Electromyogram (EMG) and Nerve Conduction Study (NCS)
What to Expect During Your EMG Test
Electrodiagnostic medicine studies diseases of the nerves and muscles. The EMG test your doctor has recommended studies if your muscles and nerves are working right. You can have problems with your muscles and nerves in only one part of your body or throughout your body. The EMG doctor examines you to decide what tests to do. The results of the tests will help your doctor decide what is wrong and how it can be treated.
Who does the testing?
The American Association of Electrodiagnostic Medicine’s policy is that an appropriately trained doctor should do all needle EMG (electromyography) testing. A trained assistant, a technologist, under a doctor’s supervision can do nerve conduction studies (NCSs).
What medical training do doctors who do EMGs have?
Doctors who do EMGs go to 4 years of medical school; and then have 3 or 4 more years training in a residency program. Most work as neurologists or physical medicine and rehabilitation doctors. Medical training helps the doctor decide which tests to perform based on your problems. It teaches doctors the things that can go wrong with the human body and how to tell the difference between these things.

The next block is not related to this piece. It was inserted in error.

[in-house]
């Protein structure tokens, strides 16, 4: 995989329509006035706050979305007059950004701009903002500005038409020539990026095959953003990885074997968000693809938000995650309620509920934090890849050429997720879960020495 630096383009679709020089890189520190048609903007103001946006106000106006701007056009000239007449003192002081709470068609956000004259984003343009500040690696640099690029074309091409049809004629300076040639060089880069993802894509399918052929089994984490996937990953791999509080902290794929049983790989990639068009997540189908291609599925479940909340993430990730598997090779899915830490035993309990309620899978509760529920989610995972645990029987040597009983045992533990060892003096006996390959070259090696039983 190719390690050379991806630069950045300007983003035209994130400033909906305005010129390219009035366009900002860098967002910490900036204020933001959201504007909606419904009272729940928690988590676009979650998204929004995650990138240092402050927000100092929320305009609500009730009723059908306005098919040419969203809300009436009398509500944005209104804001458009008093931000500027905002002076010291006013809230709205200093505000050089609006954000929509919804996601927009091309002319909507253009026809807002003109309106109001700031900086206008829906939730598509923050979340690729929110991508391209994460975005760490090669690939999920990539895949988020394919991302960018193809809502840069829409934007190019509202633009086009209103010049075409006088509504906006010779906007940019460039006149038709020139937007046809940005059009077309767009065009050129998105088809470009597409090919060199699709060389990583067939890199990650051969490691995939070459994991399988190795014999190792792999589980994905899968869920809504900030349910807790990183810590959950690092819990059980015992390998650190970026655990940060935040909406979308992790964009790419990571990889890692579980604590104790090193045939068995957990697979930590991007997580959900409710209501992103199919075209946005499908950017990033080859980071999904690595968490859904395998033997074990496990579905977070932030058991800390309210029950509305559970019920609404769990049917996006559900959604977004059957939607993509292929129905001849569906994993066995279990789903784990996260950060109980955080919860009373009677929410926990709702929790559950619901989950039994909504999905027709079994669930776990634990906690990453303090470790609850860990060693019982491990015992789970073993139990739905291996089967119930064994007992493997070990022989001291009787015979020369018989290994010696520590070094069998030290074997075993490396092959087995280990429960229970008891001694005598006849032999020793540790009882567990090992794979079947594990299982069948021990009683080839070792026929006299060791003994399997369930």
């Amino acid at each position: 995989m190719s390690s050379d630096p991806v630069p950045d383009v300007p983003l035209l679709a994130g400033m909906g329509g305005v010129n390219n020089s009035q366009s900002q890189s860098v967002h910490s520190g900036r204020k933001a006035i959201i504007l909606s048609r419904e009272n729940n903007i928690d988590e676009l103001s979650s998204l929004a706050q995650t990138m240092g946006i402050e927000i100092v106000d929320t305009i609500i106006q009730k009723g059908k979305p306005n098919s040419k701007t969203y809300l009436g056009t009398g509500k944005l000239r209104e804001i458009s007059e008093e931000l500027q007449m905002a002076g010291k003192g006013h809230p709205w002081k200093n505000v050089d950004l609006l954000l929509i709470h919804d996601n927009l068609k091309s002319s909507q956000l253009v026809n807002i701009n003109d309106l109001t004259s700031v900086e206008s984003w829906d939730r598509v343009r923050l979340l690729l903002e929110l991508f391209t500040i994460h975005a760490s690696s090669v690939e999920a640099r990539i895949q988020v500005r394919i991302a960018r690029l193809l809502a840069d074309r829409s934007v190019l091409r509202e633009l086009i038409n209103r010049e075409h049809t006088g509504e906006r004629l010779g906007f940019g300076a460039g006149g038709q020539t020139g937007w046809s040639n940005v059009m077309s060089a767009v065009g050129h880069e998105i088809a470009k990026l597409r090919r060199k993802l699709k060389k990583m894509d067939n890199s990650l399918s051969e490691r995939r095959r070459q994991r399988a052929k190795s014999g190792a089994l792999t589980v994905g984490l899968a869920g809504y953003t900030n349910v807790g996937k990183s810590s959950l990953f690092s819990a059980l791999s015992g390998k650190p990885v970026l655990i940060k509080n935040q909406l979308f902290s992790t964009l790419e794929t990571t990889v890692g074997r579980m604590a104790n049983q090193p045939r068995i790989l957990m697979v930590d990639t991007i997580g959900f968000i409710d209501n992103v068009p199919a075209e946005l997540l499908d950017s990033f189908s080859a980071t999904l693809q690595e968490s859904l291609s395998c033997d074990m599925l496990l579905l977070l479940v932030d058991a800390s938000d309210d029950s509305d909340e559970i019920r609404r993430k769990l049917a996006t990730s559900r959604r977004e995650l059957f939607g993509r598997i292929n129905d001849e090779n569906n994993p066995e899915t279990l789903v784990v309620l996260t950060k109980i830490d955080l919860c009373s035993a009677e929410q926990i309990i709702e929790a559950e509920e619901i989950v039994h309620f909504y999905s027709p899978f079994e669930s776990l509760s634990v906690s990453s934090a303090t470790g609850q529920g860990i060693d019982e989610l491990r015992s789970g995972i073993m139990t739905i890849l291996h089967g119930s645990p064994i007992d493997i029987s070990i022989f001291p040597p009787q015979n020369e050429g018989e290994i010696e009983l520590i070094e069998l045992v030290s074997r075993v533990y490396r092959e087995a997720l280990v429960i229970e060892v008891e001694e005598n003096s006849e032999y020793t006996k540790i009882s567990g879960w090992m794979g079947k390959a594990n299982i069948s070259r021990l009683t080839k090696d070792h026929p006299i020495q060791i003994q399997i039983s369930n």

Why am I being sent to the EMG Lab for tests?
You are being sent to the EMG lab because you have numbness, tingling, pain, weakness, and/or muscle cramping. Some of the tests that the EMG doctor may use are nerve conduction studies (NCSs) and/or needle EMG.
NERVE CONDUCTION STUDIES
NCSs show how the body’s electrical signals are traveling to a nerve. This is done by applying small electrical stimuli to the nerve and recording how the nerve works. These stimuli cause a quick, mild tingling feeling. The doctor may test several nerves.
Needle EMG (Electromyography)
For this part of the exam, a small, thin needle is inserted into several muscles to see if there are any problems. A new needle is used for each patient, and it is thrown away after the test. There may be a small amount of pain when the needle is put in. The doctor examines only the muscles necessary to decide what is wrong. The doctor will look at and listen to the electrical signals that travel from the needle to the EMG machine. The doctor then reads these signals.
How long will these tests take?
The tests usually take 40 to 90 minutes. You can do any of your normal activities, like eating, driving, and exercising, before the tests. You also can do your normal activities after the tests. There are no lasting side effects from the tests.
How should I prepare for the tests?
Tell the EMG doctor if you are taking aspirin, blood thinners (like Coumadin®), have a pacemaker, or have hemophilia. Take a bath or shower to remove oil from your skin. Do not use body lotion on the day of the test. If you have Myasthenia Gravis, ask your EMG doctor if you should take any medications before the test.
When will I know the test results?
The EMG doctor will discuss your test results with you or send them to your regular doctor. After the exam, check with the doctor who referred you.